Retired math teacher finds new constant running north Spokane pizza place
Wed., March 21, 2018
(Adriana Janovich / The Spokesman-Review)
Rob Harrison has a new constant in his life.
The longtime algebra and calculus teacher retired a couple of years ago, trading pi for pizza pie.
The McClain’s Combination – with Canadian bacon, pepperoni, sausage, mushrooms, black olives and red onions – is his favorite. It’s also one of his top sellers. Harrison loves the taco pizza, on special Tuesdays, too. But it was the Buffalo chicken cheesy bread, made with pizza dough, that really did him in.
The sauce is creamy and tangy and offers a bit of a kick without packing too much heat. “We’ve sweetened it up and made it a little more buttery and not as hot as most chicken wings,” Harrison said, noting the appetizer remains one of his favorite menu items at McClain’s.
He’s co-owner of the place now. But Harrison started coming to McClain’s as a customer a couple of years ago and was immediately drawn to the dish. There were other things he liked about the joint, too. “It’s a very clean place,” he said. “It’s family oriented. It just seemed like it a well-run business.”
He was looking for a retirement job, something to do to keep him busy once he stopped teaching high school math. And when he saw an online listing for a Spokane pizzeria he could tell just by reading the ad it was McClain’s, even though the restaurant was never named.
Harrison, 63, bought the business last June, partnering with one of his former math students, Mike Zinkgraf, a major in the U.S. Air Force, and his wife, Katie, a nutritionist. They’re living in the Midwest, where Zinkgraf is stationed, while Harrison oversees operations at McClain’s. Now, the former teacher is the student, learning the ins and outs of running a neighborhood pizzeria.
“I needed something to keep my interest up,” Harrison said. “I didn’t want to sit at home.”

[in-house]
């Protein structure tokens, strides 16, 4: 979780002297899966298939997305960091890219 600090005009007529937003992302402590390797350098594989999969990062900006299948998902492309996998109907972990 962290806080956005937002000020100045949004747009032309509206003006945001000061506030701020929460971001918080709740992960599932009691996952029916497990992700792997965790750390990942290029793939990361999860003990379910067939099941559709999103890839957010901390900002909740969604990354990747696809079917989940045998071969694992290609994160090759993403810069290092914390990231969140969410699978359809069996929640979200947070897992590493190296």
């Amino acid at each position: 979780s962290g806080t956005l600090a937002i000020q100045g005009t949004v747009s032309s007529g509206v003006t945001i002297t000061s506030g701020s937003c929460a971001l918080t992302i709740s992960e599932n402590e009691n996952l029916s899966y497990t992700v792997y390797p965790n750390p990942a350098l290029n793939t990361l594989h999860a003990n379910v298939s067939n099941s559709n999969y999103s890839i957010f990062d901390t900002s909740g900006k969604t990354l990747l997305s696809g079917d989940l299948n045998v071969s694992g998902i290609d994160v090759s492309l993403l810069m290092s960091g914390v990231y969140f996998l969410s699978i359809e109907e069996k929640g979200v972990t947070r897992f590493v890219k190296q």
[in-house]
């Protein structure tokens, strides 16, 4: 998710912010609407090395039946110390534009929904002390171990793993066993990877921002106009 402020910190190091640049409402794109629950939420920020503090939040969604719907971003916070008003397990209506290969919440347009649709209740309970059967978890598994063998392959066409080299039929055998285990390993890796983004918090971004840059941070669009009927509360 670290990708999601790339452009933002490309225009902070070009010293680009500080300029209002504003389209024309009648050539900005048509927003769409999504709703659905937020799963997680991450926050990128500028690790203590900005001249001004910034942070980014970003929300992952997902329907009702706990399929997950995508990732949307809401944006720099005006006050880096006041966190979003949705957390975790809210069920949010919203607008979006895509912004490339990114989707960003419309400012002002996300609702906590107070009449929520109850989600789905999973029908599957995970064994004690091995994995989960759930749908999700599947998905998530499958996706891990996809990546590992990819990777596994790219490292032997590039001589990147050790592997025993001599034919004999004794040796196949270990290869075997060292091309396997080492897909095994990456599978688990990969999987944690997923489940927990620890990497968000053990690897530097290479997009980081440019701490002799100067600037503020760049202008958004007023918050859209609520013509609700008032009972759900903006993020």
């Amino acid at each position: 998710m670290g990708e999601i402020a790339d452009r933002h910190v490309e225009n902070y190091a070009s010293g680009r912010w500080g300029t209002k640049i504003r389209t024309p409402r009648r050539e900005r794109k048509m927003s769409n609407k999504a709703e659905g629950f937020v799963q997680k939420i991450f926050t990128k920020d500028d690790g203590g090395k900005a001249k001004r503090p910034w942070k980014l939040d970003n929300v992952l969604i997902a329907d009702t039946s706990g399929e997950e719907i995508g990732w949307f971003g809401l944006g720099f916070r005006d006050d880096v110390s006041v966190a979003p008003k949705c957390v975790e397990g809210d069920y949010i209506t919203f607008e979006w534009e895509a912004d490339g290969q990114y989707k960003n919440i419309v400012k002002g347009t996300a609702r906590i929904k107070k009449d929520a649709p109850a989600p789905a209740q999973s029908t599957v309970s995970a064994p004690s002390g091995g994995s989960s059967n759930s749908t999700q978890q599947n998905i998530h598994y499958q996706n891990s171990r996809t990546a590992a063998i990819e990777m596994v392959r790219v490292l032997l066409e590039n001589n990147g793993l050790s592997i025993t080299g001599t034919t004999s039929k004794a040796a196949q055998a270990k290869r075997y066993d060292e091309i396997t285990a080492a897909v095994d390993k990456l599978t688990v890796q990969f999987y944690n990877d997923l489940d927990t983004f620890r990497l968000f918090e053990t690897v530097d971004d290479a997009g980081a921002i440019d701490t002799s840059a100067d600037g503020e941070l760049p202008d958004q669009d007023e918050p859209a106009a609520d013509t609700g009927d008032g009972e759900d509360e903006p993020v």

Harrison was a math teacher for 37 years, spending all but four years of his career in Spokane Public Schools and 29 years at Rogers High School. He isn’t married and doesn’t have kids, but he remains in contact with many former students, including a bunch who are now in their 30s and 40s.
In fact, “I still have contact with the kids I taught my first year,” said Harrison, who retired from Rogers in 2016. “I call them kids, but they’re in their mid-50s.”
He started coming to McClain’s with a group of his former students who still regularly get together. That’s when the Buffalo chicken cheesy bread captured his attention.
But his connection with the restaurant industry goes back much further. About a month after he turned 15, Harrison started working at Geno’s as a dishwasher. He worked his way through college at Eastern Washington University, becoming a busboy then server, at the family-run Italian restaurant that has since become part of the Moon Time family of restaurants.
And, since 2000, he’s owned – along with his three brothers – the Illinois Avenue Bar and Grill, where he still fills in as needed. In fact, these days, he often stops there in the morning on his way to McClain’s.
Matt Heilman opened McClain’s in north Spokane in 2012, but the restaurant’s roots in the region go back much further. The Inland Northwest pizzeria was modeled after a similar spot in Hailey, Idaho. And that now-closed pizza place was modeled after the longtime Village Pizza in Roslyn, Washington.
Village Pizza – like McClain’s in Spokane – is known for the boxes of Trivial Pursuit cards it provides for customers to play and containers of honey it leaves on tables to squeeze on pizza crusts. McClain Balmer, whose parents ran Village Pizza and for whom McClain’s is named, is a longtime friend of Heilman’s.
Heilman still keeps a hand in, stopping in to eat and answer questions Harrison might have about the equipment or recipes.
Many of the recipes were first used at Village Pizza when Balmer’s parents had the place. Balmer remains in the pizza business; he owns and operates a McClain’s with his wife, Robyn, in Mandeville, Louisiana. (Fun side note: His wife’s brother is the actor Ian Somerhalder of “The Vampire Diaries.”)